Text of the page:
With their backs against the wall trailing the Utah Jazz 3-1 in their first-round matchup, the Denver Nuggets leaned on Jamal Murray to get them back into this series, and boy, he did not disappoint. He finished the game with 42 points, eight rebounds and eight assists en route to a 117-107 victory over the Jazz to keep the Nuggets alive.
The Jazz remain firmly in control of the series, though, as they lead Denver 3-2, and while Murray’s outburst will get the headlines, Donovan Mitchell dropped 30 points of his own in helping the Jazz lead for most of the first three quarters. He can’t score 50 every night, but he’s proven consistently able to find the matchups that he wants through switches in this series. If that keeps up, we should expect two more duels between him and Murray before this series concludes. Here are the most important takeaways from Denver’s win.
1. An all-time duel
Donovan Mitchell is averaging 37.6 points per game in this series. Murray is averaging 30.8. They’ve combined for three 50-point games and a fourth-40 pointer. Yes, the bubble has inflated offense and yes, these are two awful perimeter defensive teams right now, but this remains one of the greatest duels in playoff history. Two opposing players combining to average 68.4 points per game in a seven-game series is nearly unprecedented. For context, Michael Jordan and Charles Barkley combined for 68.3 in the 1993 NBA Finals.
It’s a first-round series, and we’re in the bubble. This series probably isn’t going to be remembered as fondly as it should be, but it deserves better than “that weird bubble series with no defense.” This is legendary shot-making by Mitchell and Murray and given their ages, it likely won’t be the last time they do something like this.
2. Who wants to be here?
Weak links tend not to stand out like sore thumbs in matchups like this. Denver’s poor perimeter defenders were the culprit early on. In Game 5? Royce O’Neale’s aversion to taking the open 3-pointers Mitchell and Mike Conley created for him was jarring. He had four turnovers in the game, but none bigger than the travel that came about specifically because of his hesitance.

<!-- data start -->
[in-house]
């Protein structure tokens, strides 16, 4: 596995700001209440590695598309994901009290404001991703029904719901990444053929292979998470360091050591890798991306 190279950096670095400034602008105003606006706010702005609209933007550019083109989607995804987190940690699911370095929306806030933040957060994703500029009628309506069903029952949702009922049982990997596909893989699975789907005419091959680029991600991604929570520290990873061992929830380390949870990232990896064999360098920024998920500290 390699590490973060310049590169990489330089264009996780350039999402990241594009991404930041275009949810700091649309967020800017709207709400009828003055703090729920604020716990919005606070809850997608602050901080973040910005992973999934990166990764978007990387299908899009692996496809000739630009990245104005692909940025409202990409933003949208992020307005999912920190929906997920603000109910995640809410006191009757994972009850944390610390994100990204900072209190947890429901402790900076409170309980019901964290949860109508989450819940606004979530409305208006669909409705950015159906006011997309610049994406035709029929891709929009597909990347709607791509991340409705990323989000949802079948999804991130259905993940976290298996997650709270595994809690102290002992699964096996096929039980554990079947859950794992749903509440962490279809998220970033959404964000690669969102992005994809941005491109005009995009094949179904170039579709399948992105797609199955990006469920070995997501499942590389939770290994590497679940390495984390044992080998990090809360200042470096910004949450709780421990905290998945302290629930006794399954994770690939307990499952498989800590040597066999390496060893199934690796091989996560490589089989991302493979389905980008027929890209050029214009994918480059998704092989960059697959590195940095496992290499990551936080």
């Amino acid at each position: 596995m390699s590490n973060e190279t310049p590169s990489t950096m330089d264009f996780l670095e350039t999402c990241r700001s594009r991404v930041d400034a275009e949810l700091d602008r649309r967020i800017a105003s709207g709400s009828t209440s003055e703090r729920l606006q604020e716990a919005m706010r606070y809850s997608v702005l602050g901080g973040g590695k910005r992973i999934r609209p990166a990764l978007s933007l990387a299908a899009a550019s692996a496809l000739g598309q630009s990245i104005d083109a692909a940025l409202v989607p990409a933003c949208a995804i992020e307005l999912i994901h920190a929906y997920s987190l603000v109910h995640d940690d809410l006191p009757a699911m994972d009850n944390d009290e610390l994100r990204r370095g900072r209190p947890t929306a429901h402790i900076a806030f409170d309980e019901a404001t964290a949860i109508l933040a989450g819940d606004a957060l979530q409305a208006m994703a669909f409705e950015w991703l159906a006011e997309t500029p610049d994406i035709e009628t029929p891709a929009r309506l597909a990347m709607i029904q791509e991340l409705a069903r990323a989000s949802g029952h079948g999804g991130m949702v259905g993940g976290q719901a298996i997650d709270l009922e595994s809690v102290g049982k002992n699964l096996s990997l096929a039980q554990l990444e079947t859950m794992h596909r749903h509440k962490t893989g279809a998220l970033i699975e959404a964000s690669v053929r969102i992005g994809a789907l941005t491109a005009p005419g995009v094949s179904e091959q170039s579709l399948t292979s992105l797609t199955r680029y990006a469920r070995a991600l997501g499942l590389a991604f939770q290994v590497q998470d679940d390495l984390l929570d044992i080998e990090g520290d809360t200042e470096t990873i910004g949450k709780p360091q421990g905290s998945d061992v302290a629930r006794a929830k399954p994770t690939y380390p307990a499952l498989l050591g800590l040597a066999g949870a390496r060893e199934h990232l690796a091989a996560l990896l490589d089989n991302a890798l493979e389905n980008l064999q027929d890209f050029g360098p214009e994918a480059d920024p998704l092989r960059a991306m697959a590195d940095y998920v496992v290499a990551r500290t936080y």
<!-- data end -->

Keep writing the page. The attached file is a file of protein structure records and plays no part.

It’s cliche to suggest certain players want the ball in big moments more than others, but there’s truth in it. Defenses commit to superstars in big moments. If a role player is going to last in that context, he has to be able to take advantage of the opportunities provided by those stars. O’Neale didn’t, and it suffocated Utah’s offense in the fourth.
3. Michael Porter Jr. is finally surviving defensively
Note the word choice here. Porter survived Game 5. He didn’t thrive. There were still a few utterly confounding mistakes, but Denver outscored Utah by 18 points during Porter’s minutes, and they allowed only 107 points in total in the game. They’re happy with both of those outcomes, especially given his struggles earlier in the series.
There’s a degree of common sense to this. Porter is a rookie, and rookies are rarely good on defense. It takes playing time for most players to understand the intricacies of doing so at the NBA level. Porter hardly played during the regular season because Mike Malone was afraid of his defensive deficiencies, but that in turn made it harder for Porter to improve. Now that he’s playing quite a bit, especially against the same opponent, he’s learning on the fly. He won’t ever be good in this series, but he doesn’t have to be. He just has to be competent enough to justify keeping his offense on the floor.